ShippingWatch

The oil crisis has cut Seadrill's value by USD 3.80 billion

The market value of John Fredriksen's crown jewel Seadrill has decreased dramatically in the last three months, by around USD 3.80 billion, which means that the company's value has been cut in half. In an usual move, the company is not paying dividends to shareholders.

The oil price, and not least the oil companies' adjustment efforts, are creating uncertainty among suppliers - and this uncertainty is very visible at drilling company Seadrill, the key unit in Norwegian-Cypriot shipping magnate John Fredriksen's empire.

With the publication of the company's interim report on Wednesday, Seadrill's share dropped 16 percent, and the company's share value has thus dropped around USD 3.80 billion in the last three months. This means that the company's market value has been cut in half, Per Hansen, investment economist at Nordnet, tells ShippingWatch.

Already a subscriber? Log in.

Read the whole article

Get access for 14 days for free.
No credit card is needed, and you will not be automatically signed up for a paid subscription after the free trial.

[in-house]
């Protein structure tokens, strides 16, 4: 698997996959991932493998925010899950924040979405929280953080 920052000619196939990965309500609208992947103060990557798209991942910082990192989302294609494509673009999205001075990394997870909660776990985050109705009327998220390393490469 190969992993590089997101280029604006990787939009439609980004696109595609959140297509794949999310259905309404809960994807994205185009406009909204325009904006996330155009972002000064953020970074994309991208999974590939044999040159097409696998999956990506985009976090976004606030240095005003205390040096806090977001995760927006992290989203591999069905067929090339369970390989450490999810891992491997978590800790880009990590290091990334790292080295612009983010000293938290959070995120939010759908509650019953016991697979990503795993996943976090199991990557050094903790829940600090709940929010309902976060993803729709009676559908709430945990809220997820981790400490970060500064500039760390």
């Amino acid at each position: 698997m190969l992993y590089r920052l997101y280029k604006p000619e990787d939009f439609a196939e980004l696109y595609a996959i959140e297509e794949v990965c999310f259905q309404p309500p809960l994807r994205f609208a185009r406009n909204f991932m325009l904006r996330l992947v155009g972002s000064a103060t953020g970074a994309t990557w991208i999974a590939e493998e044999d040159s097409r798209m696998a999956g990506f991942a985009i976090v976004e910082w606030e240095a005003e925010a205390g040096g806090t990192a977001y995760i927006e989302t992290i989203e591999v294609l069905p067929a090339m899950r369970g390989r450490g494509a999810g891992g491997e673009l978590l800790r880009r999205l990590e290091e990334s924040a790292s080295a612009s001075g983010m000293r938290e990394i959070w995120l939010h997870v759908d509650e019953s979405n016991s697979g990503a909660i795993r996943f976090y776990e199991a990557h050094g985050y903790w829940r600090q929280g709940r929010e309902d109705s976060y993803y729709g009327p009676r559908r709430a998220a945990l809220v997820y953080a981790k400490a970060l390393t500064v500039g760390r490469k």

• Access all locked articles
  • Receive our daily newsletters
  • Access our app
An error has occured. Please try again later.

Get full access for you and your coworkers.

Start a free company trial today

More from ShippingWatch

SDK Freja anticipates steep earnings drop following record year

Logistics company SDK Freja, which delivered record financials with great advancement on top and bottom lines, takes a more gloomy view of the current fiscal year due to several ”external factors.” However, the growth target remains the same, CEO tells ShippingWatch.

LNG carriers concerned about increasing ship prices

The price on new LNG vessels has soared vigorously, and for Flex LNG this has meant a withdrawal from the market for new ships. Such was the statement by Flex LNG’s chief exec at Marine Money in New York, where he also announced new long-term charter agreements.

Maersk ships delayed up to three weeks on US east coast

Bottlenecks at major container ports on the US east coast have entailed that Maersk vessels are affected by delays of up to three weeks. It’s a combination of congestion, many ships, and a lack of container space, Maersk says.

Further reading

Related articles

Latest news

See all jobs